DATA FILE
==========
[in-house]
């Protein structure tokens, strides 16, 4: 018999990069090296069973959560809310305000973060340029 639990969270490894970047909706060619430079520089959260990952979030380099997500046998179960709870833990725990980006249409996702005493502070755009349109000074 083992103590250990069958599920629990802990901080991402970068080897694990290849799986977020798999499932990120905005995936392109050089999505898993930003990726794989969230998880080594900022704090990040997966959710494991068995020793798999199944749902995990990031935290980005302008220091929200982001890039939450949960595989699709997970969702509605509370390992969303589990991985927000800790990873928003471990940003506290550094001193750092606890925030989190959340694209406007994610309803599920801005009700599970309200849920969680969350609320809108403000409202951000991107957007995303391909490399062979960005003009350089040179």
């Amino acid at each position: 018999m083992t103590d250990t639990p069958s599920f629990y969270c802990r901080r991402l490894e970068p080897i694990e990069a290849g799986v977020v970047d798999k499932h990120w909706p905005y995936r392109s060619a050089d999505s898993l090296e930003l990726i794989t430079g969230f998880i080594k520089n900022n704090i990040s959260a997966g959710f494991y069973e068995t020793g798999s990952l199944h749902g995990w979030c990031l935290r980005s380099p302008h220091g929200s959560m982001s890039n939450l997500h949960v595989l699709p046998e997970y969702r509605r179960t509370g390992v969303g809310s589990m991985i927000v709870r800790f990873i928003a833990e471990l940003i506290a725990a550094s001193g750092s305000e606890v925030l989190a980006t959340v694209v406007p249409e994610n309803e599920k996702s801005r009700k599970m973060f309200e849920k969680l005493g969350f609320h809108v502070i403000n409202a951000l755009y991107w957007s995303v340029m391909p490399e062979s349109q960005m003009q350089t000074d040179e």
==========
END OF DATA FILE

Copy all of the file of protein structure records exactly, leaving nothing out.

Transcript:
[in-house]
């Protein structure tokens, strides 16, 4: 018999990069090296069973959560809310305000973060340029 639990969270490894970047909706060619430079520089959260990952979030380099997500046998179960709870833990725990980006249409996702005493502070755009349109000074 083992103590250990069958599920629990802990901080991402970068080897694990290849799986977020798999499932990120905005995936392109050089999505898993930003990726794989969230998880080594900022704090990040997966959710494991068995020793798999199944749902995990990031935290980005302008220091929200982001890039939450949960595989699709997970969702509605509370390992969303589990991985927000800790990873928003471990940003506290550094001193750092606890925030989190959340694209406007994610309803599920801005009700599970309200849920969680969350609320809108403000409202951000991107957007995303391909490399062979960005003009350089040179």
């Amino acid at each position: 018999m083992t103590d250990t639990p069958s599920f629990y969270c802990r901080r991402l490894e970068p080897i694990e990069a290849g799986v977020v970047d798999k499932h990120w909706p905005y995936r392109s060619a050089d999505s898993l090296e930003l990726i794989t430079g969230f998880i080594k520089n900022n704090i990040s959260a997966g959710f494991y069973e068995t020793g798999s990952l199944h749902g995990w979030c990031l935290r980005s380099p302008h220091g929200s959560m982001s890039n939450l997500h949960v595989l699709p046998e997970y969702r509605r179960t509370g390992v969303g809310s589990m991985i927000v709870r800790f990873i928003a833990e471990l940003i506290a725990a550094s001193g750092s305000e606890v925030l989190a980006t959340v694209v406007p249409e994610n309803e599920k996702s801005r009700k599970m973060f309200e849920k969680l005493g969350f609320h809108v502070i403000n409202a951000l755009y991107w957007s995303v340029m391909p490399e062979s349109q960005m003009q350089t000074d040179e």